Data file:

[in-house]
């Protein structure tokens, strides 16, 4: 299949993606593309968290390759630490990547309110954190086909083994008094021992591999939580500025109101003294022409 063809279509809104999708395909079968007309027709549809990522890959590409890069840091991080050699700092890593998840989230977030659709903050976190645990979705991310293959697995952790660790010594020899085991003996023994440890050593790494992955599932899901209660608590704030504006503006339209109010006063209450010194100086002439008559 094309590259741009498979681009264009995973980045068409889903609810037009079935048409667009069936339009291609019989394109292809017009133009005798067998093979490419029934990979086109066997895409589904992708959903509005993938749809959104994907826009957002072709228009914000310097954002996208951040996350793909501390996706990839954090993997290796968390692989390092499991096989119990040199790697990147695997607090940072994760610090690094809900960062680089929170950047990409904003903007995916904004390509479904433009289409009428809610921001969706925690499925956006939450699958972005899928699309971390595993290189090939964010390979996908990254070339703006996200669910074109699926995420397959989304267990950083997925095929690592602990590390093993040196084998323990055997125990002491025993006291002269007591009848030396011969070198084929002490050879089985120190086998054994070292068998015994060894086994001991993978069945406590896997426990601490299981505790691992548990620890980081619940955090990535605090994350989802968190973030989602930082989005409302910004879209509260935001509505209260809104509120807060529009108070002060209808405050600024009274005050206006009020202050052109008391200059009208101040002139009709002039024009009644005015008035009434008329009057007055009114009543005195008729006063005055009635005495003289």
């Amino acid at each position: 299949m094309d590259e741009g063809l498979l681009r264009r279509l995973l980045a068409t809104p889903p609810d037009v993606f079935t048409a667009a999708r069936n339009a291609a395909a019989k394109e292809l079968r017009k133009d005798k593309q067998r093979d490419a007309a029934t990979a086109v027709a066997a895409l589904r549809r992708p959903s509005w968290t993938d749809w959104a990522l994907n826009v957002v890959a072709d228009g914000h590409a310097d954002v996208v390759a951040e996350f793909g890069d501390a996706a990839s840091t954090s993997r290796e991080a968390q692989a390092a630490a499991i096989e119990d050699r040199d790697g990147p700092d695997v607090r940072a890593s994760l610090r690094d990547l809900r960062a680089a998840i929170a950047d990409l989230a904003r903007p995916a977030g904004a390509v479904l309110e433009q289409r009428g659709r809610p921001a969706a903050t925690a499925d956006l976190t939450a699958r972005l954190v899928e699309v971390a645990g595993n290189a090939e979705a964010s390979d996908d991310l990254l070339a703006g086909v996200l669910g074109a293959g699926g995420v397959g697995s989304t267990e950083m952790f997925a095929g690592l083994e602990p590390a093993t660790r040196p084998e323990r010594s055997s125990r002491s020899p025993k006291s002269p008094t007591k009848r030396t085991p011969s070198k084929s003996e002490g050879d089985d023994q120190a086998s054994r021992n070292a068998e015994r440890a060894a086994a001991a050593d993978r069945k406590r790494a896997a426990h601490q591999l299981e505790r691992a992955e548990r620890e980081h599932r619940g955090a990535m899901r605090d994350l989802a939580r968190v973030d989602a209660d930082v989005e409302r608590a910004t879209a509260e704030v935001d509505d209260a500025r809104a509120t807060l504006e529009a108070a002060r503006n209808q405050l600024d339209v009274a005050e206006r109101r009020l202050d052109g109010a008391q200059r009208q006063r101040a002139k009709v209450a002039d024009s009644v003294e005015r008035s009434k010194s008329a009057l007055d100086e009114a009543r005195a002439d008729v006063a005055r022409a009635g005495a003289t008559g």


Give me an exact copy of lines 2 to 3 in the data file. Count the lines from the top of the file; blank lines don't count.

């Protein structure tokens, strides 16, 4: 299949993606593309968290390759630490990547309110954190086909083994008094021992591999939580500025109101003294022409 063809279509809104999708395909079968007309027709549809990522890959590409890069840091991080050699700092890593998840989230977030659709903050976190645990979705991310293959697995952790660790010594020899085991003996023994440890050593790494992955599932899901209660608590704030504006503006339209109010006063209450010194100086002439008559 094309590259741009498979681009264009995973980045068409889903609810037009079935048409667009069936339009291609019989394109292809017009133009005798067998093979490419029934990979086109066997895409589904992708959903509005993938749809959104994907826009957002072709228009914000310097954002996208951040996350793909501390996706990839954090993997290796968390692989390092499991096989119990040199790697990147695997607090940072994760610090690094809900960062680089929170950047990409904003903007995916904004390509479904433009289409009428809610921001969706925690499925956006939450699958972005899928699309971390595993290189090939964010390979996908990254070339703006996200669910074109699926995420397959989304267990950083997925095929690592602990590390093993040196084998323990055997125990002491025993006291002269007591009848030396011969070198084929002490050879089985120190086998054994070292068998015994060894086994001991993978069945406590896997426990601490299981505790691992548990620890980081619940955090990535605090994350989802968190973030989602930082989005409302910004879209509260935001509505209260809104509120807060529009108070002060209808405050600024009274005050206006009020202050052109008391200059009208101040002139009709002039024009009644005015008035009434008329009057007055009114009543005195008729006063005055009635005495003289």
């Amino acid at each position: 299949m094309d590259e741009g063809l498979l681009r264009r279509l995973l980045a068409t809104p889903p609810d037009v993606f079935t048409a667009a999708r069936n339009a291609a395909a019989k394109e292809l079968r017009k133009d005798k593309q067998r093979d490419a007309a029934t990979a086109v027709a066997a895409l589904r549809r992708p959903s509005w968290t993938d749809w959104a990522l994907n826009v957002v890959a072709d228009g914000h590409a310097d954002v996208v390759a951040e996350f793909g890069d501390a996706a990839s840091t954090s993997r290796e991080a968390q692989a390092a630490a499991i096989e119990d050699r040199d790697g990147p700092d695997v607090r940072a890593s994760l610090r690094d990547l809900r960062a680089a998840i929170a950047d990409l989230a904003r903007p995916a977030g904004a390509v479904l309110e433009q289409r009428g659709r809610p921001a969706a903050t925690a499925d956006l976190t939450a699958r972005l954190v899928e699309v971390a645990g595993n290189a090939e979705a964010s390979d996908d991310l990254l070339a703006g086909v996200l669910g074109a293959g699926g995420v397959g697995s989304t267990e950083m952790f997925a095929g690592l083994e602990p590390a093993t660790r040196p084998e323990r010594s055997s125990r002491s020899p025993k006291s002269p008094t007591k009848r030396t085991p011969s070198k084929s003996e002490g050879d089985d023994q120190a086998s054994r021992n070292a068998e015994r440890a060894a086994a001991a050593d993978r069945k406590r790494a896997a426990h601490q591999l299981e505790r691992a992955e548990r620890e980081h599932r619940g955090a990535m899901r605090d994350l989802a939580r968190v973030d989602a209660d930082v989005e409302r608590a910004t879209a509260e704030v935001d509505d209260a500025r809104a509120t807060l504006e529009a108070a002060r503006n209808q405050l600024d339209v009274a005050e206006r109101r009020l202050d052109g109010a008391q200059r009208q006063r101040a002139k009709v209450a002039d024009s009644v003294e005015r008035s009434k010194s008329a009057l007055d100086e009114a009543r005195a002439d008729v006063a005055r022409a009635g005495a003289t008559g």